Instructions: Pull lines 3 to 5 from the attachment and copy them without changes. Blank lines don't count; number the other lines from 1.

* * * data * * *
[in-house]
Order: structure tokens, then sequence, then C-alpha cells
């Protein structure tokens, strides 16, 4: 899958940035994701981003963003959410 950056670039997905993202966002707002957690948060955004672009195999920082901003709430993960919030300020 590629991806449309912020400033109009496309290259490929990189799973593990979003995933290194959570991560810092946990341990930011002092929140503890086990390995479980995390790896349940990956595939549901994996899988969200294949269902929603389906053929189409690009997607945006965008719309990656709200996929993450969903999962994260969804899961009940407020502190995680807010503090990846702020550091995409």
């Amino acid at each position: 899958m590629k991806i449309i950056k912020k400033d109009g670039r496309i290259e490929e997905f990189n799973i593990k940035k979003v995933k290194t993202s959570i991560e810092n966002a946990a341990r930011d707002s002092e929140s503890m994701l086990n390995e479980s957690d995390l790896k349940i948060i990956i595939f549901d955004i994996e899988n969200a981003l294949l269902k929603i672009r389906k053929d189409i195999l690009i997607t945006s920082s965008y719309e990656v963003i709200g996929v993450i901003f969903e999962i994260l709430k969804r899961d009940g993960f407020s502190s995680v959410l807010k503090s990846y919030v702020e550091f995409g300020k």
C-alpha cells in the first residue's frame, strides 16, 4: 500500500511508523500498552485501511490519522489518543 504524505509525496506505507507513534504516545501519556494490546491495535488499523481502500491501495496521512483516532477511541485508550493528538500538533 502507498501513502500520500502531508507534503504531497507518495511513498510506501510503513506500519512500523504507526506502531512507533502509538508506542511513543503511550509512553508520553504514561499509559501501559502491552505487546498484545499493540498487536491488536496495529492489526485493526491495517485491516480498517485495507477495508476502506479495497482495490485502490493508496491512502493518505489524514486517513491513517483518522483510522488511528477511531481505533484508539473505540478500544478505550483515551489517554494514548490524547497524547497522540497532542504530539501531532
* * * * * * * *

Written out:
């Protein structure tokens, strides 16, 4: 899958940035994701981003963003959410 950056670039997905993202966002707002957690948060955004672009195999920082901003709430993960919030300020 590629991806449309912020400033109009496309290259490929990189799973593990979003995933290194959570991560810092946990341990930011002092929140503890086990390995479980995390790896349940990956595939549901994996899988969200294949269902929603389906053929189409690009997607945006965008719309990656709200996929993450969903999962994260969804899961009940407020502190995680807010503090990846702020550091995409």
């Amino acid at each position: 899958m590629k991806i449309i950056k912020k400033d109009g670039r496309i290259e490929e997905f990189n799973i593990k940035k979003v995933k290194t993202s959570i991560e810092n966002a946990a341990r930011d707002s002092e929140s503890m994701l086990n390995e479980s957690d995390l790896k349940i948060i990956i595939f549901d955004i994996e899988n969200a981003l294949l269902k929603i672009r389906k053929d189409i195999l690009i997607t945006s920082s965008y719309e990656v963003i709200g996929v993450i901003f969903e999962i994260l709430k969804r899961d009940g993960f407020s502190s995680v959410l807010k503090s990846y919030v702020e550091f995409g300020k």
C-alpha cells in the first residue's frame, strides 16, 4: 500500500511508523500498552485501511490519522489518543 504524505509525496506505507507513534504516545501519556494490546491495535488499523481502500491501495496521512483516532477511541485508550493528538500538533 502507498501513502500520500502531508507534503504531497507518495511513498510506501510503513506500519512500523504507526506502531512507533502509538508506542511513543503511550509512553508520553504514561499509559501501559502491552505487546498484545499493540498487536491488536496495529492489526485493526491495517485491516480498517485495507477495508476502506479495497482495490485502490493508496491512502493518505489524514486517513491513517483518522483510522488511528477511531481505533484508539473505540478500544478505550483515551489517554494514548490524547497524547497522540497532542504530539501531532